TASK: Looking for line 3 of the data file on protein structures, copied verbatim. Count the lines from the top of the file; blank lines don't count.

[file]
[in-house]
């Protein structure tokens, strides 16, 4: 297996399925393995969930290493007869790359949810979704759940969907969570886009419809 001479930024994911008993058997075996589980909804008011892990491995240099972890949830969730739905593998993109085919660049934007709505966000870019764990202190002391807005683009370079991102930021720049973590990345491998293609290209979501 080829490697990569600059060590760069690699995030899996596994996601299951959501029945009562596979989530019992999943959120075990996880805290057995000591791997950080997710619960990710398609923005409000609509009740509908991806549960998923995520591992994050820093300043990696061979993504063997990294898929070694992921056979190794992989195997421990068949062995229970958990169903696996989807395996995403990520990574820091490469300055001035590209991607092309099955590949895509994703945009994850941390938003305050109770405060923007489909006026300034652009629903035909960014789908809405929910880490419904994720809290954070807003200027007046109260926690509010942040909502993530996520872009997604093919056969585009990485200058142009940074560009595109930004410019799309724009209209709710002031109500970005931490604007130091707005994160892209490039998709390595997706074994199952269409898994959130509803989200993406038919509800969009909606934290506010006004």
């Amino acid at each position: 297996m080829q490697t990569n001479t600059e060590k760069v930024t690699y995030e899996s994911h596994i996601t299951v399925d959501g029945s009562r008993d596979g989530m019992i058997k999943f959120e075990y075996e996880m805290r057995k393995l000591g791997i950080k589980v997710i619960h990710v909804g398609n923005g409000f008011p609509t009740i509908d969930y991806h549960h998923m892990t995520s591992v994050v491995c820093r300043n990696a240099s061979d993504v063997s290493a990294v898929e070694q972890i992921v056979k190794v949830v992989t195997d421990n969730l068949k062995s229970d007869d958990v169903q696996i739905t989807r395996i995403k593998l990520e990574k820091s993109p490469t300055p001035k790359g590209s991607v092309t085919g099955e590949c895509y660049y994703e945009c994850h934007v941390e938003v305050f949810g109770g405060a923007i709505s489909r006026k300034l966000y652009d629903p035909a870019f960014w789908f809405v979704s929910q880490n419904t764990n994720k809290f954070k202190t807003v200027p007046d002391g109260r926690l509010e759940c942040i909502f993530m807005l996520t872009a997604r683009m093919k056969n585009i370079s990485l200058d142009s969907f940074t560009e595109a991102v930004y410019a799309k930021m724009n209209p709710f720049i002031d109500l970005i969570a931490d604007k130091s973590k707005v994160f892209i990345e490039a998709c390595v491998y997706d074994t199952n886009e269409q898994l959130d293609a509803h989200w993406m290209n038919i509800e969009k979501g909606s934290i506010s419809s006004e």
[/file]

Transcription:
């Amino acid at each position: 297996m080829q490697t990569n001479t600059e060590k760069v930024t690699y995030e899996s994911h596994i996601t299951v399925d959501g029945s009562r008993d596979g989530m019992i058997k999943f959120e075990y075996e996880m805290r057995k393995l000591g791997i950080k589980v997710i619960h990710v909804g398609n923005g409000f008011p609509t009740i509908d969930y991806h549960h998923m892990t995520s591992v994050v491995c820093r300043n990696a240099s061979d993504v063997s290493a990294v898929e070694q972890i992921v056979k190794v949830v992989t195997d421990n969730l068949k062995s229970d007869d958990v169903q696996i739905t989807r395996i995403k593998l990520e990574k820091s993109p490469t300055p001035k790359g590209s991607v092309t085919g099955e590949c895509y660049y994703e945009c994850h934007v941390e938003v305050f949810g109770g405060a923007i709505s489909r006026k300034l966000y652009d629903p035909a870019f960014w789908f809405v979704s929910q880490n419904t764990n994720k809290f954070k202190t807003v200027p007046d002391g109260r926690l509010e759940c942040i909502f993530m807005l996520t872009a997604r683009m093919k056969n585009i370079s990485l200058d142009s969907f940074t560009e595109a991102v930004y410019a799309k930021m724009n209209p709710f720049i002031d109500l970005i969570a931490d604007k130091s973590k707005v994160f892209i990345e490039a998709c390595v491998y997706d074994t199952n886009e269409q898994l959130d293609a509803h989200w993406m290209n038919i509800e969009k979501g909606s934290i506010s419809s006004e």